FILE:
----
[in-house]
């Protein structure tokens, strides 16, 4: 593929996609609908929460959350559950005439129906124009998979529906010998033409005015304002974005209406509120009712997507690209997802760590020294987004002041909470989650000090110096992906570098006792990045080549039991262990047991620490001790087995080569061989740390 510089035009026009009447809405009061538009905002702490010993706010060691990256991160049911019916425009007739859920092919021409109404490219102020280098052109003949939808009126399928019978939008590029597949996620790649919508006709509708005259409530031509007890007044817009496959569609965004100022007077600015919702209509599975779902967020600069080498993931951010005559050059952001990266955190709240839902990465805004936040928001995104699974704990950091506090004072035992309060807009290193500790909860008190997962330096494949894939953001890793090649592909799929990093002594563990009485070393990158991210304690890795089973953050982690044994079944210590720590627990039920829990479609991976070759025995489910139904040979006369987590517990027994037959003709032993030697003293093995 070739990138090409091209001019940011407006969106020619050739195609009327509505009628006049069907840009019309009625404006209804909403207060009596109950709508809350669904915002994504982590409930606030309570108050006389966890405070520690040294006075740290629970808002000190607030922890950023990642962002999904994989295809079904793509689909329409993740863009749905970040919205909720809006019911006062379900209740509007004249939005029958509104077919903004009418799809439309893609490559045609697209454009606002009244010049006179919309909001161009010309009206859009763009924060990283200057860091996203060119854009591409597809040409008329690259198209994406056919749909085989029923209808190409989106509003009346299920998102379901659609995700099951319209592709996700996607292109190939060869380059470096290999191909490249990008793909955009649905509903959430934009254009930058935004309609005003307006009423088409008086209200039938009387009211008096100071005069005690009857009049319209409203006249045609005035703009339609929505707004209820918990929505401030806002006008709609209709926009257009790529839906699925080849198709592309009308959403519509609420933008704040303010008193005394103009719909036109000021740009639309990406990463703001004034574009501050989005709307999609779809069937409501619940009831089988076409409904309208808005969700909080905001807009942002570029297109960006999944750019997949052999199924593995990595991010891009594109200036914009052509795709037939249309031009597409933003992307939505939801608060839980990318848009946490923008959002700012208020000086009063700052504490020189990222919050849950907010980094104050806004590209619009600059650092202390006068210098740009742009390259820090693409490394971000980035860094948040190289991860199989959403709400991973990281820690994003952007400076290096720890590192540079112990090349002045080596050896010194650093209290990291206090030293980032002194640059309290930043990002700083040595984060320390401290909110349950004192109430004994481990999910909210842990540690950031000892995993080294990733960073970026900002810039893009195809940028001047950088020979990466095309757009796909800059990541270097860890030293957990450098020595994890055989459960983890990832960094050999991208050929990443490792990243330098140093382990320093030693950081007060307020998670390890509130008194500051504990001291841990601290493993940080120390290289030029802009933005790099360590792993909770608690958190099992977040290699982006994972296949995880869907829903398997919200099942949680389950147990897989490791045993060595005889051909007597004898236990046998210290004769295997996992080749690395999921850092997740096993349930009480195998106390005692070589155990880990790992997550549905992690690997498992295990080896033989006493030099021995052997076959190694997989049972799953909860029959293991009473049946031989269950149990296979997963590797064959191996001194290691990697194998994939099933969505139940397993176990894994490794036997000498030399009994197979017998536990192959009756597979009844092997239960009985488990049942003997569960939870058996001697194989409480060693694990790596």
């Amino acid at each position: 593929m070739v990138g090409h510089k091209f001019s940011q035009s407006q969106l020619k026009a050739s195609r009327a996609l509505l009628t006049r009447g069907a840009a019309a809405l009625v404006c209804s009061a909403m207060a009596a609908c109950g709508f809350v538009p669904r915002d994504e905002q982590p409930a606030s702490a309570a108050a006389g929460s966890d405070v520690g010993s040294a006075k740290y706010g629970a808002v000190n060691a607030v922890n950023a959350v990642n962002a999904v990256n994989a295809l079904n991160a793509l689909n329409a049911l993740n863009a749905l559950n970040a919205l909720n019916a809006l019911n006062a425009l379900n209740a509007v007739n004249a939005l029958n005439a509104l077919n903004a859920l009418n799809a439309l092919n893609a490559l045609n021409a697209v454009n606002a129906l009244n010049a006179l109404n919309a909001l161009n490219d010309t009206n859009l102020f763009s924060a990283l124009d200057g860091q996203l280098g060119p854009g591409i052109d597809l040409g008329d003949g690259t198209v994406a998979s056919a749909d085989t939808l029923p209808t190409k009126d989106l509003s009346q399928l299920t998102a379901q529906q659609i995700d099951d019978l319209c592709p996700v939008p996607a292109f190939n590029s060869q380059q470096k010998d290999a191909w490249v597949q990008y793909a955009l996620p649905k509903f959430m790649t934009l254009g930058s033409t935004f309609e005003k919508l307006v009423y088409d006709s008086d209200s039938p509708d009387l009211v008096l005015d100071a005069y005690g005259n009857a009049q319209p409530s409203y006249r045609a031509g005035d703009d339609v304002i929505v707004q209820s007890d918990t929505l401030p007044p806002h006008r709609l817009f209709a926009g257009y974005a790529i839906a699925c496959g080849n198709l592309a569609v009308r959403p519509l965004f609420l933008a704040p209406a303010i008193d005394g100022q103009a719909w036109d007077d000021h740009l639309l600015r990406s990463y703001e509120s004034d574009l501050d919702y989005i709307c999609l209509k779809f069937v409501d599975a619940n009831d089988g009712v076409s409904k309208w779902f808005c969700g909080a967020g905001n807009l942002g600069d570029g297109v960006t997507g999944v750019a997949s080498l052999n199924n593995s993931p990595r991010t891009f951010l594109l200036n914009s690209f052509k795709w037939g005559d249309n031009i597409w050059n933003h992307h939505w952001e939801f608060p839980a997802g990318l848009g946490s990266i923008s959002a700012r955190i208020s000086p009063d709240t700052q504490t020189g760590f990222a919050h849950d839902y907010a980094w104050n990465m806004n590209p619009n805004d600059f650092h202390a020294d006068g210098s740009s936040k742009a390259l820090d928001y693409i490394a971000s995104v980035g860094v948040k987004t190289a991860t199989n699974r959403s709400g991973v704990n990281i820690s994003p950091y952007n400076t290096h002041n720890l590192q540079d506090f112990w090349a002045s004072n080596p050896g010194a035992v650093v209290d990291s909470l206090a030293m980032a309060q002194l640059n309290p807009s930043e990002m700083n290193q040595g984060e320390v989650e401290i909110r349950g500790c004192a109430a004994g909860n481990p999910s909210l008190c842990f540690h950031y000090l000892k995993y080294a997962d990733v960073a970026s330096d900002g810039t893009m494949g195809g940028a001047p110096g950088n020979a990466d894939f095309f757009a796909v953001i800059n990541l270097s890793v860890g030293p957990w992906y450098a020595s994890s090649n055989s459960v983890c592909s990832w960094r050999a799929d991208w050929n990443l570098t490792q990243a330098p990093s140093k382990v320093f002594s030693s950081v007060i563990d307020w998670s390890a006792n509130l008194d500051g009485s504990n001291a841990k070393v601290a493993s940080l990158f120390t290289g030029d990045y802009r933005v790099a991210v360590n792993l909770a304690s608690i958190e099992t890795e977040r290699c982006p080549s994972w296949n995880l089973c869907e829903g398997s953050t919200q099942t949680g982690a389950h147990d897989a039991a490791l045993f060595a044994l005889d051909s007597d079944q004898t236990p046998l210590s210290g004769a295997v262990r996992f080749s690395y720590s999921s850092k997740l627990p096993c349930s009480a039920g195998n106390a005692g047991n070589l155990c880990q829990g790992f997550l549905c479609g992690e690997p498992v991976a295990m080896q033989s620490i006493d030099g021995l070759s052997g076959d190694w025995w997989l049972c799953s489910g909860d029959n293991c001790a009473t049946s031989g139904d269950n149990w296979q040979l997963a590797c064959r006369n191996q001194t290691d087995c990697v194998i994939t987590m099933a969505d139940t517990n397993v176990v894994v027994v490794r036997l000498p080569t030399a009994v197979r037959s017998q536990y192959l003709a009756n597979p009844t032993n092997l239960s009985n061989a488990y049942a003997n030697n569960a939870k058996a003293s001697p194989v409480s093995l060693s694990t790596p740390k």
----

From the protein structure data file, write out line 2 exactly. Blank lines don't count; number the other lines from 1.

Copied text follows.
């Protein structure tokens, strides 16, 4: 593929996609609908929460959350559950005439129906124009998979529906010998033409005015304002974005209406509120009712997507690209997802760590020294987004002041909470989650000090110096992906570098006792990045080549039991262990047991620490001790087995080569061989740390 510089035009026009009447809405009061538009905002702490010993706010060691990256991160049911019916425009007739859920092919021409109404490219102020280098052109003949939808009126399928019978939008590029597949996620790649919508006709509708005259409530031509007890007044817009496959569609965004100022007077600015919702209509599975779902967020600069080498993931951010005559050059952001990266955190709240839902990465805004936040928001995104699974704990950091506090004072035992309060807009290193500790909860008190997962330096494949894939953001890793090649592909799929990093002594563990009485070393990158991210304690890795089973953050982690044994079944210590720590627990039920829990479609991976070759025995489910139904040979006369987590517990027994037959003709032993030697003293093995 070739990138090409091209001019940011407006969106020619050739195609009327509505009628006049069907840009019309009625404006209804909403207060009596109950709508809350669904915002994504982590409930606030309570108050006389966890405070520690040294006075740290629970808002000190607030922890950023990642962002999904994989295809079904793509689909329409993740863009749905970040919205909720809006019911006062379900209740509007004249939005029958509104077919903004009418799809439309893609490559045609697209454009606002009244010049006179919309909001161009010309009206859009763009924060990283200057860091996203060119854009591409597809040409008329690259198209994406056919749909085989029923209808190409989106509003009346299920998102379901659609995700099951319209592709996700996607292109190939060869380059470096290999191909490249990008793909955009649905509903959430934009254009930058935004309609005003307006009423088409008086209200039938009387009211008096100071005069005690009857009049319209409203006249045609005035703009339609929505707004209820918990929505401030806002006008709609209709926009257009790529839906699925080849198709592309009308959403519509609420933008704040303010008193005394103009719909036109000021740009639309990406990463703001004034574009501050989005709307999609779809069937409501619940009831089988076409409904309208808005969700909080905001807009942002570029297109960006999944750019997949052999199924593995990595991010891009594109200036914009052509795709037939249309031009597409933003992307939505939801608060839980990318848009946490923008959002700012208020000086009063700052504490020189990222919050849950907010980094104050806004590209619009600059650092202390006068210098740009742009390259820090693409490394971000980035860094948040190289991860199989959403709400991973990281820690994003952007400076290096720890590192540079112990090349002045080596050896010194650093209290990291206090030293980032002194640059309290930043990002700083040595984060320390401290909110349950004192109430004994481990999910909210842990540690950031000892995993080294990733960073970026900002810039893009195809940028001047950088020979990466095309757009796909800059990541270097860890030293957990450098020595994890055989459960983890990832960094050999991208050929990443490792990243330098140093382990320093030693950081007060307020998670390890509130008194500051504990001291841990601290493993940080120390290289030029802009933005790099360590792993909770608690958190099992977040290699982006994972296949995880869907829903398997919200099942949680389950147990897989490791045993060595005889051909007597004898236990046998210290004769295997996992080749690395999921850092997740096993349930009480195998106390005692070589155990880990790992997550549905992690690997498992295990080896033989006493030099021995052997076959190694997989049972799953909860029959293991009473049946031989269950149990296979997963590797064959191996001194290691990697194998994939099933969505139940397993176990894994490794036997000498030399009994197979017998536990192959009756597979009844092997239960009985488990049942003997569960939870058996001697194989409480060693694990790596």